Posts tagged with: installation

Barnsley Football Club is to become the first in the country to be powered by solar energy.

Work will start next month installing photovoltaic panels on the roofs of two stands and the external wall of the south stand at Oakwell – enough to provide energy to for about 140 homes.

Electricity generated will be used within the ground, with any excess being fed back into the National Grid. It’s estimated it will save the club about half its electricity bills a year – equivalent to tens of thousands of pounds.

General manager Don Rowing said: “With energy costs spiraling and likely to continue that way it makes business sense to use the large amount of roof surface available to us to save the club money and also to reduce our carbon footprint.

“The icing on the cake is that the work is being done by a Barnsley company and that will help the local economy. This just shows what a green place Barnsley is and even though we are the Reds we can go green.”

Dodworth-based Solar Europa Limited is due to start work on the project, which is costing more than £1m, on May 9, with completion due in June. The panels on the south and east stands will generate about 0.5 megawatt of electricity.

The cost of the installation will be met by the company, which will recoup any money made selling electricity back to the National Grid via the Feed In Tariff.

David Hawkins, of Solar Europa, said: “I just hope that by doing this we can inspire other football clubs and other businesses to take advantage of the roofs they have. It could be a warehouse or office block roof – it doesn’t matter – it all helps cut bills and cut carbon dioxide emissions.”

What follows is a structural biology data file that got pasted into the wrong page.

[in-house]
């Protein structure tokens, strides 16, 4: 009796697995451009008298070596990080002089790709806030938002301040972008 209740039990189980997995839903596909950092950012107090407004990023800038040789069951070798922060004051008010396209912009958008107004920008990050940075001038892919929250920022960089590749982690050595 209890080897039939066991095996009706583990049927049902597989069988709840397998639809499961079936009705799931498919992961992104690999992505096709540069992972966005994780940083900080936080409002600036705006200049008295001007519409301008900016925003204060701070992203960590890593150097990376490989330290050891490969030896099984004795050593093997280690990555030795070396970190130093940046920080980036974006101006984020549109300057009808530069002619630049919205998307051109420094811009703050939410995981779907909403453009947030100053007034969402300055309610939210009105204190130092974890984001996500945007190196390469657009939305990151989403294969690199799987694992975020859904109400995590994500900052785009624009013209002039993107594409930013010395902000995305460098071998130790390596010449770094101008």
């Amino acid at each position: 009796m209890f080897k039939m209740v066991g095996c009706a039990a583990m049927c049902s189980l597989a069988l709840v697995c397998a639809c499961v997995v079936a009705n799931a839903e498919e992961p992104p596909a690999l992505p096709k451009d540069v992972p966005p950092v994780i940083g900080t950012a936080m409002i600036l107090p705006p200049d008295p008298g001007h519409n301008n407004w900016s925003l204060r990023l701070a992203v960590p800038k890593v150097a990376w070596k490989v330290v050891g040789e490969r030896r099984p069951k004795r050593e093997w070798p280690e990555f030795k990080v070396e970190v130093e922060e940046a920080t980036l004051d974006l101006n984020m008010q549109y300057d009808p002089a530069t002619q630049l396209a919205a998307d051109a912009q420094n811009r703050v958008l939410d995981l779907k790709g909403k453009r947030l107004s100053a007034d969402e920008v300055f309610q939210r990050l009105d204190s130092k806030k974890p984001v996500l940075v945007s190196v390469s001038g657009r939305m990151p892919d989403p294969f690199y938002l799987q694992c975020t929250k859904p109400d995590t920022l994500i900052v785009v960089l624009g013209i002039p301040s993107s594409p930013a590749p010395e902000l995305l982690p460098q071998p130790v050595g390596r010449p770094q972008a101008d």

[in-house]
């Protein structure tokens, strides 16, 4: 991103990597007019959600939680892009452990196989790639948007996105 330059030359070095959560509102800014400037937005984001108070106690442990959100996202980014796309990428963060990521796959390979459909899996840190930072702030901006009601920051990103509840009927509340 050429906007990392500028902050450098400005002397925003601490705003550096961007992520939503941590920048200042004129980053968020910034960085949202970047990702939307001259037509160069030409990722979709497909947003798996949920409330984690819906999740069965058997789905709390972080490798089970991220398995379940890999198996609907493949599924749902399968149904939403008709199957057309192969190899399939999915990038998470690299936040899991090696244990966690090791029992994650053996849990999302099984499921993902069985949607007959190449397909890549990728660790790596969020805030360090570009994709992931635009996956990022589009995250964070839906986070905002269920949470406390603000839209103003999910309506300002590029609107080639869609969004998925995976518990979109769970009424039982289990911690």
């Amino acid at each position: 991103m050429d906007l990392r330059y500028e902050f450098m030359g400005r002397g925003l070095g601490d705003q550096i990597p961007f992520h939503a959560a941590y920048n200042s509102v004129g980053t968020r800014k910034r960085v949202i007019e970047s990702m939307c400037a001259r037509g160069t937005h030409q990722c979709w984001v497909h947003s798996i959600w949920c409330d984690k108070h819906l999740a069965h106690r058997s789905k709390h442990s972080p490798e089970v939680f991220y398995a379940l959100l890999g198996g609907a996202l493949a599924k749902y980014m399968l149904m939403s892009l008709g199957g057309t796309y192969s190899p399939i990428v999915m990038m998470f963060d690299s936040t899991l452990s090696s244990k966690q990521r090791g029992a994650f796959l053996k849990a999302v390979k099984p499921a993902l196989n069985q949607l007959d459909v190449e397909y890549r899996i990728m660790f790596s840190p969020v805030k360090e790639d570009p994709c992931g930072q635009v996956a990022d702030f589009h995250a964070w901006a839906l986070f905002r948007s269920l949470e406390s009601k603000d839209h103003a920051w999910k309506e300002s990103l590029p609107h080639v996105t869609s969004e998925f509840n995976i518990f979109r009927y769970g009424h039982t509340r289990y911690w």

Solar Europa, which manufactures its own solar panels, as well as installing them, receives business support from the Enterprising Barnsley programme.

Adrian Waite, who works for Barnsley Development Agency and Enterprising Barnsley, said: “Barnsley Development Agency provide business support to the football club and we introduced the benefits of solar power to the management team at Oakwell earlier this year.

“To their credit, Don and his staff realised the need to move fast on this opportunity, and a number of Barnsley based companies were invited to complete surveys.  We are delighted that Solar Europa has been selected for this high profile project.”

The Enterprising Barnsley programme offers business support to Barnsley businesses with growth potential. Enterprising Barnsley has attracted £2.89m investment from the European Regional Development Fund as part of Europe’s support for the region’s economic development through the Yorkshire and Humber ERDF Programme. Enterprising Barnsley also runs networking events and provides office space throughout the borough.

For more information on Solar Europa go to


Don Rowing can be contacted on 01226 211300 or or 07984 572739.

David Hawkins or his colleague Glyn Cooper can be contacted at Solar Europa on 01226 249852. David can also be contacted on